Mum­mers seek­ing in­clu­sive tone af­ter ear­lier in­sen­si­tive dis­plays

The Washington Times Daily - - NATION - BY ERRIN HAINES WHACK

PHILADEL­PHIA | Or­ga­niz­ers of the Mum­mers Pa­rade are hope­ful that cul­tural ed­u­ca­tion ef­forts will help the city’s an­nual New Year’s cel­e­bra­tion be more re­spect­ful and in­clu­sive fol­low­ing a string of racially and eth­ni­cally of­fen­sive dis­plays.

The ini­tia­tives in­clude sen­si­tiv­ity train­ing ses­sions and on­line videos that ex­plore is­sues such as cul­tural ap­pro­pri­a­tion and priv­i­lege, sex­ual iden­tity and the rules of satire. Mum­mers’ lead­ers also pub­lished an open let­ter last week con­demn­ing “ex­pres­sions of hate and big­otry.”

“We want to make this open for more peo­ple,” said Ge­orge Badey, a vet­eran mem­ber of the Fralinger String Band and chair­man of Love the Mum­mers. “The pa­rade needs to evolve and rep­re­sent the full spec­trum of Philadel­phi­ans.”

The Mum­mers Pa­rade — a Philadel­phia tra­di­tion since 1901 — is of­ten likened to New Or­leans’ Mardi Gras, or Car­ni­val cel­e­bra­tions in the Caribbean and South Amer­ica. It in­cludes more than 10,000 per­form­ers di­vided into brigades; many wear or­nate and ex­pen­sive cos­tumes, and some clubs cre­ate large props to ac­com­pany their mu­si­cal per­for­mances. Spec­ta­tors line the streets, and the pa­rade is broad­cast live on TV.

But the rev­elry has been tar­nished in re­cent years. The 2013 pa­rade in­cluded a min­strel theme and Delhi-based call cen­ter rou­tine. In 2015 a mem­ber of a bri­gade known as “wenches” car­ried a sign say­ing “Wench Lives Mat­ter,” a slight to the ac­tivist or­ga­ni­za­tion Black Lives Mat­ter.

Then in Jan­uary, one skit mocked trans­gen­der celebrity Cait­lyn Jen­ner, and an­other fea­tured par­tic­i­pants who painted their faces brown to por­tray Mex­i­cans.

Mayor Jim Ken­ney, a city na­tive and proud for­mer Mum­mer, con­demned the per­for­mances. In a re­cent state­ment, Mr. Ken­ney urged the Mum­mers to dis­play a more re­spect­ful tone that cel­e­brates the group’s tra­di­tion of satire and pageantry as well as the city’s di­ver­sity.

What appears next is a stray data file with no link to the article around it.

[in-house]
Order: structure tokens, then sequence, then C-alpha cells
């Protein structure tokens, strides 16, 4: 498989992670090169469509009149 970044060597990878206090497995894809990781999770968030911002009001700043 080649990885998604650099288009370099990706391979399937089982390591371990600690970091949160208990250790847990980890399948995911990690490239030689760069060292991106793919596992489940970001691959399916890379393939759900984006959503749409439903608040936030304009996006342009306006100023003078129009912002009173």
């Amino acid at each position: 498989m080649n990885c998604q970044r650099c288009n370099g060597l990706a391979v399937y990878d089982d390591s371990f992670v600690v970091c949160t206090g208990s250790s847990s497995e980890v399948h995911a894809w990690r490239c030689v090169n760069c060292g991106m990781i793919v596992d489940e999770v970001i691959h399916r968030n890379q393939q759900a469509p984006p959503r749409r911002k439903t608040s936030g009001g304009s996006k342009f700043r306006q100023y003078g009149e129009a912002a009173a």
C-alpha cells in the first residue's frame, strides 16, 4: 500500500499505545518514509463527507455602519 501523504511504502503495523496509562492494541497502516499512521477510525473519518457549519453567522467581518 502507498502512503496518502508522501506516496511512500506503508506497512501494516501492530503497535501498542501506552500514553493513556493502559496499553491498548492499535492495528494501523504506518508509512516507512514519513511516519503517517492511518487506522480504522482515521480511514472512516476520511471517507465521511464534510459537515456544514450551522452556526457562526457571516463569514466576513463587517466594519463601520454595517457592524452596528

“Now, we need all Mum­mers, not just lead­er­ship, to honor that goal be­cause, as we’ve seen in past years, one bad skit or one bad ac­tor can ruin the rep­u­ta­tion of the whole pa­rade and hurt a lot of (Philadel­phi­ans),” the state­ment read.

Mr. Ken­ney has said that the free ser­vices the city pro­vides to the Mum­mers, in­clud­ing san­i­ta­tion and polic­ing, could be at risk mov­ing for­ward if there are fur­ther cul­tur­ally of­fen­sive in­ci­dents.

The sen­si­tiv­ity train­ing ses­sions are not manda­tory but rather a vol­un­tary ini­tia­tive be­tween Mum­mers and the city. Nel­lie Fitz­patrick, Philadel­phia’s LGBT li­ai­son, led the ses­sion on ho­mo­pho­bia and trans­pho­bia, and said much of the re­sponse was pos­i­tive.

“While they might think a skit mak­ing fun of Cait­lyn Jen­ner is teas­ing a celebrity de­serv­ing of ridicule, for many peo­ple, by at­tack­ing her, it is sanc­tion­ing and ap­prov­ing a mes­sage that mak­ing fun of trans­gen­der peo­ple is an OK thing to do,” Ms. Fitz­patrick ex­plained. “Some Mum­mers have reached out and said, ‘We didn’t know. This was re­ally in­for­ma­tive.’ That gives me hope that there can be a dif­fer­ent ex­pe­ri­ence.”

For much of their his­tory, Mum­mers groups in­cluded only white men. Women were al­lowed just a few decades ago. The tra­di­tion is also a fam­ily legacy, with many clubs based in south Philadel­phia.

The Mum­mers have strug­gled to diver­sify, though the pa­rade did cre­ate a di­vi­sion last year specif­i­cally for eth­nic groups. Two new His­panic per­for­mance groups, a black drill team and the LGBT Miss Fancy Bri­gade, were among the par­tic­i­pants.

That di­vi­sion is not re­turn­ing this year, as or­ga­niz­ers hope to in­cor­po­rate di­ver­sity into the ex­ist­ing Mum­mer di­vi­sions.


Af­ter pre­vi­ous pa­rades, in which some marchers put on what were deemed to be of­fen­sive dis­plays, or­ga­niz­ers of the an­nual Mum­mers Pa­rade in Philadel­phia are try­ing to en­cour­age more in­clu­sive and re­spect­ful visual ex­hibits.

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